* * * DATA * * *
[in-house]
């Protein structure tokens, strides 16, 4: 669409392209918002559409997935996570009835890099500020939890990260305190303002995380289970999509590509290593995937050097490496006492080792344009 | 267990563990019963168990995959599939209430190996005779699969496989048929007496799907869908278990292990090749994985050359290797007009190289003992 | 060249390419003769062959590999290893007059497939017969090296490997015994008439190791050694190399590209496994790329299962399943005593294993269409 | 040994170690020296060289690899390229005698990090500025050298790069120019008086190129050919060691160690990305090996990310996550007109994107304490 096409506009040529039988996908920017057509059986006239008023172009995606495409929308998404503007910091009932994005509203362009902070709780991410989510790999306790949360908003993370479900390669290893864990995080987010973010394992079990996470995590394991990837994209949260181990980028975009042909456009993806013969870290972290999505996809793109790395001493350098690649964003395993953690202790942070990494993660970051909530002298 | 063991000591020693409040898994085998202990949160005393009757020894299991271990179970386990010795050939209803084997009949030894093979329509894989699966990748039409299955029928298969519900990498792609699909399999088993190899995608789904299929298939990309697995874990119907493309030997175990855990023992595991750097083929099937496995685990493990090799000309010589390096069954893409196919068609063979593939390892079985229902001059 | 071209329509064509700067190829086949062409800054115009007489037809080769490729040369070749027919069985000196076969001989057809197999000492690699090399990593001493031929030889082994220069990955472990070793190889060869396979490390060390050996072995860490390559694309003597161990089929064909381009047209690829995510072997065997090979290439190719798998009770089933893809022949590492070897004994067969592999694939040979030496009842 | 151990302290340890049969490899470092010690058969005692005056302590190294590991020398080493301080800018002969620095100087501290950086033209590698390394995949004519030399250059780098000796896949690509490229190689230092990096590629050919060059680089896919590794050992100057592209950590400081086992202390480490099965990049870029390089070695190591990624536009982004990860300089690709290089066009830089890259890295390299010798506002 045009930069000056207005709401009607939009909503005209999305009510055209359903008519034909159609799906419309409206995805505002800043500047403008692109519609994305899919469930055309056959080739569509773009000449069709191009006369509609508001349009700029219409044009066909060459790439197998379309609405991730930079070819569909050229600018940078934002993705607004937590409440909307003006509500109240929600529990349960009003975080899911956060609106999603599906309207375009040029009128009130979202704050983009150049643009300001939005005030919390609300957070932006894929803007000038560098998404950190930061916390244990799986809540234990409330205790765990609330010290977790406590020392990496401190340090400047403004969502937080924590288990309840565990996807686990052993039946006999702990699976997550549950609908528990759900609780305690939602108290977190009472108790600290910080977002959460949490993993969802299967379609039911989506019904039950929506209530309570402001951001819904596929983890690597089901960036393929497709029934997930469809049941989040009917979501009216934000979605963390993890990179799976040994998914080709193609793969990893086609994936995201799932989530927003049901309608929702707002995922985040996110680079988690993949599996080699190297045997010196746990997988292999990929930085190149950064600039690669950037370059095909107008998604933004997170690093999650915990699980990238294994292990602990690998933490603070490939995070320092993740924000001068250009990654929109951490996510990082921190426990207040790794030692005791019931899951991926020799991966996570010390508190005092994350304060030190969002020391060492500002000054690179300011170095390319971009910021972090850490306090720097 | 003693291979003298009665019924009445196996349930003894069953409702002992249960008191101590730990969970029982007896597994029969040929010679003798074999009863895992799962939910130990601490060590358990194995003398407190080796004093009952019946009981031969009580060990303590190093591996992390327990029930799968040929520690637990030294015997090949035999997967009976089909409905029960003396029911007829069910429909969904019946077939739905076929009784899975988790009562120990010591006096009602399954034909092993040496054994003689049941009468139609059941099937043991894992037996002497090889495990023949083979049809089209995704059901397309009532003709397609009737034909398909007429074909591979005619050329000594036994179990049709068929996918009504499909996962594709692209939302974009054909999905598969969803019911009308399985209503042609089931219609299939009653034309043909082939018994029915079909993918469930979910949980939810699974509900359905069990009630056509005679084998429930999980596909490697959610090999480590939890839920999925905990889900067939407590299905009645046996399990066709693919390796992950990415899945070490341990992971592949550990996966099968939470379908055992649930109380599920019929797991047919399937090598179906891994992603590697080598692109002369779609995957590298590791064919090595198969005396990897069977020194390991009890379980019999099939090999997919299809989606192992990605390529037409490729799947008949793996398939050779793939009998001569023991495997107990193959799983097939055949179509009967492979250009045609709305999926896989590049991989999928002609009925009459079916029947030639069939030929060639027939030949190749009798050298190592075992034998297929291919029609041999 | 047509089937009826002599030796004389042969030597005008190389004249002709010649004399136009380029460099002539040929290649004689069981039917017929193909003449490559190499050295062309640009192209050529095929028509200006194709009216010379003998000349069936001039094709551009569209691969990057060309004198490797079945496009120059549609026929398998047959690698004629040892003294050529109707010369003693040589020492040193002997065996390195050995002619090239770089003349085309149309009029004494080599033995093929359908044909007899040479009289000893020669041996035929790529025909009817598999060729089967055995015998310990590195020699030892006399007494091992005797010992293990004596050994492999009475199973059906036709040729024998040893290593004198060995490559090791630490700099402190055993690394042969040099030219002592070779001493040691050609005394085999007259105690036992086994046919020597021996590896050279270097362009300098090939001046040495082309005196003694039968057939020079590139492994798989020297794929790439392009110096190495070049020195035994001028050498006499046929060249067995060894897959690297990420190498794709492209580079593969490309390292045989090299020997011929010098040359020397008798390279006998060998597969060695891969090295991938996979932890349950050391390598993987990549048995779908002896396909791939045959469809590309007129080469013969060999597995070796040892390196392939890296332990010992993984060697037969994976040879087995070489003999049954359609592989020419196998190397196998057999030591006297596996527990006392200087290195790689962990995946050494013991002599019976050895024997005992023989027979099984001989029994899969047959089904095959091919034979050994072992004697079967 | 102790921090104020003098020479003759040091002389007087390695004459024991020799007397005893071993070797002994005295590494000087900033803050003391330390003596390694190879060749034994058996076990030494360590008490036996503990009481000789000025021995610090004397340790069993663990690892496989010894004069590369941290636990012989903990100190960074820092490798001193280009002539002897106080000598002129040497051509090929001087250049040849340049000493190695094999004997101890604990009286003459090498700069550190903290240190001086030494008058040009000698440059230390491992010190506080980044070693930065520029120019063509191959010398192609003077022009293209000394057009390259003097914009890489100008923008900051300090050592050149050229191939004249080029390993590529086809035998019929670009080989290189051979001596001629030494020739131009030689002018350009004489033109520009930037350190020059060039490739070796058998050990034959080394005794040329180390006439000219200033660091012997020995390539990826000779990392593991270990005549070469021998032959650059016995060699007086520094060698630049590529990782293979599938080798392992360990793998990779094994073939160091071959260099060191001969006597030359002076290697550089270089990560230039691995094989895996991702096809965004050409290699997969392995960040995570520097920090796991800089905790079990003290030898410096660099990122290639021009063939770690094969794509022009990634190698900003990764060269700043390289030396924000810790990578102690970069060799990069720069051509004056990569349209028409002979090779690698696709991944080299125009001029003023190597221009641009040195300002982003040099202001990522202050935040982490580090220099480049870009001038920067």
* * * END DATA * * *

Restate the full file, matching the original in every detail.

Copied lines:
[in-house]
């Protein structure tokens, strides 16, 4: 669409392209918002559409997935996570009835890099500020939890990260305190303002995380289970999509590509290593995937050097490496006492080792344009 | 267990563990019963168990995959599939209430190996005779699969496989048929007496799907869908278990292990090749994985050359290797007009190289003992 | 060249390419003769062959590999290893007059497939017969090296490997015994008439190791050694190399590209496994790329299962399943005593294993269409 | 040994170690020296060289690899390229005698990090500025050298790069120019008086190129050919060691160690990305090996990310996550007109994107304490 096409506009040529039988996908920017057509059986006239008023172009995606495409929308998404503007910091009932994005509203362009902070709780991410989510790999306790949360908003993370479900390669290893864990995080987010973010394992079990996470995590394991990837994209949260181990980028975009042909456009993806013969870290972290999505996809793109790395001493350098690649964003395993953690202790942070990494993660970051909530002298 | 063991000591020693409040898994085998202990949160005393009757020894299991271990179970386990010795050939209803084997009949030894093979329509894989699966990748039409299955029928298969519900990498792609699909399999088993190899995608789904299929298939990309697995874990119907493309030997175990855990023992595991750097083929099937496995685990493990090799000309010589390096069954893409196919068609063979593939390892079985229902001059 | 071209329509064509700067190829086949062409800054115009007489037809080769490729040369070749027919069985000196076969001989057809197999000492690699090399990593001493031929030889082994220069990955472990070793190889060869396979490390060390050996072995860490390559694309003597161990089929064909381009047209690829995510072997065997090979290439190719798998009770089933893809022949590492070897004994067969592999694939040979030496009842 | 151990302290340890049969490899470092010690058969005692005056302590190294590991020398080493301080800018002969620095100087501290950086033209590698390394995949004519030399250059780098000796896949690509490229190689230092990096590629050919060059680089896919590794050992100057592209950590400081086992202390480490099965990049870029390089070695190591990624536009982004990860300089690709290089066009830089890259890295390299010798506002 045009930069000056207005709401009607939009909503005209999305009510055209359903008519034909159609799906419309409206995805505002800043500047403008692109519609994305899919469930055309056959080739569509773009000449069709191009006369509609508001349009700029219409044009066909060459790439197998379309609405991730930079070819569909050229600018940078934002993705607004937590409440909307003006509500109240929600529990349960009003975080899911956060609106999603599906309207375009040029009128009130979202704050983009150049643009300001939005005030919390609300957070932006894929803007000038560098998404950190930061916390244990799986809540234990409330205790765990609330010290977790406590020392990496401190340090400047403004969502937080924590288990309840565990996807686990052993039946006999702990699976997550549950609908528990759900609780305690939602108290977190009472108790600290910080977002959460949490993993969802299967379609039911989506019904039950929506209530309570402001951001819904596929983890690597089901960036393929497709029934997930469809049941989040009917979501009216934000979605963390993890990179799976040994998914080709193609793969990893086609994936995201799932989530927003049901309608929702707002995922985040996110680079988690993949599996080699190297045997010196746990997988292999990929930085190149950064600039690669950037370059095909107008998604933004997170690093999650915990699980990238294994292990602990690998933490603070490939995070320092993740924000001068250009990654929109951490996510990082921190426990207040790794030692005791019931899951991926020799991966996570010390508190005092994350304060030190969002020391060492500002000054690179300011170095390319971009910021972090850490306090720097 | 003693291979003298009665019924009445196996349930003894069953409702002992249960008191101590730990969970029982007896597994029969040929010679003798074999009863895992799962939910130990601490060590358990194995003398407190080796004093009952019946009981031969009580060990303590190093591996992390327990029930799968040929520690637990030294015997090949035999997967009976089909409905029960003396029911007829069910429909969904019946077939739905076929009784899975988790009562120990010591006096009602399954034909092993040496054994003689049941009468139609059941099937043991894992037996002497090889495990023949083979049809089209995704059901397309009532003709397609009737034909398909007429074909591979005619050329000594036994179990049709068929996918009504499909996962594709692209939302974009054909999905598969969803019911009308399985209503042609089931219609299939009653034309043909082939018994029915079909993918469930979910949980939810699974509900359905069990009630056509005679084998429930999980596909490697959610090999480590939890839920999925905990889900067939407590299905009645046996399990066709693919390796992950990415899945070490341990992971592949550990996966099968939470379908055992649930109380599920019929797991047919399937090598179906891994992603590697080598692109002369779609995957590298590791064919090595198969005396990897069977020194390991009890379980019999099939090999997919299809989606192992990605390529037409490729799947008949793996398939050779793939009998001569023991495997107990193959799983097939055949179509009967492979250009045609709305999926896989590049991989999928002609009925009459079916029947030639069939030929060639027939030949190749009798050298190592075992034998297929291919029609041999 | 047509089937009826002599030796004389042969030597005008190389004249002709010649004399136009380029460099002539040929290649004689069981039917017929193909003449490559190499050295062309640009192209050529095929028509200006194709009216010379003998000349069936001039094709551009569209691969990057060309004198490797079945496009120059549609026929398998047959690698004629040892003294050529109707010369003693040589020492040193002997065996390195050995002619090239770089003349085309149309009029004494080599033995093929359908044909007899040479009289000893020669041996035929790529025909009817598999060729089967055995015998310990590195020699030892006399007494091992005797010992293990004596050994492999009475199973059906036709040729024998040893290593004198060995490559090791630490700099402190055993690394042969040099030219002592070779001493040691050609005394085999007259105690036992086994046919020597021996590896050279270097362009300098090939001046040495082309005196003694039968057939020079590139492994798989020297794929790439392009110096190495070049020195035994001028050498006499046929060249067995060894897959690297990420190498794709492209580079593969490309390292045989090299020997011929010098040359020397008798390279006998060998597969060695891969090295991938996979932890349950050391390598993987990549048995779908002896396909791939045959469809590309007129080469013969060999597995070796040892390196392939890296332990010992993984060697037969994976040879087995070489003999049954359609592989020419196998190397196998057999030591006297596996527990006392200087290195790689962990995946050494013991002599019976050895024997005992023989027979099984001989029994899969047959089904095959091919034979050994072992004697079967 | 102790921090104020003098020479003759040091002389007087390695004459024991020799007397005893071993070797002994005295590494000087900033803050003391330390003596390694190879060749034994058996076990030494360590008490036996503990009481000789000025021995610090004397340790069993663990690892496989010894004069590369941290636990012989903990100190960074820092490798001193280009002539002897106080000598002129040497051509090929001087250049040849340049000493190695094999004997101890604990009286003459090498700069550190903290240190001086030494008058040009000698440059230390491992010190506080980044070693930065520029120019063509191959010398192609003077022009293209000394057009390259003097914009890489100008923008900051300090050592050149050229191939004249080029390993590529086809035998019929670009080989290189051979001596001629030494020739131009030689002018350009004489033109520009930037350190020059060039490739070796058998050990034959080394005794040329180390006439000219200033660091012997020995390539990826000779990392593991270990005549070469021998032959650059016995060699007086520094060698630049590529990782293979599938080798392992360990793998990779094994073939160091071959260099060191001969006597030359002076290697550089270089990560230039691995094989895996991702096809965004050409290699997969392995960040995570520097920090796991800089905790079990003290030898410096660099990122290639021009063939770690094969794509022009990634190698900003990764060269700043390289030396924000810790990578102690970069060799990069720069051509004056990569349209028409002979090779690698696709991944080299125009001029003023190597221009641009040195300002982003040099202001990522202050935040982490580090220099480049870009001038920067």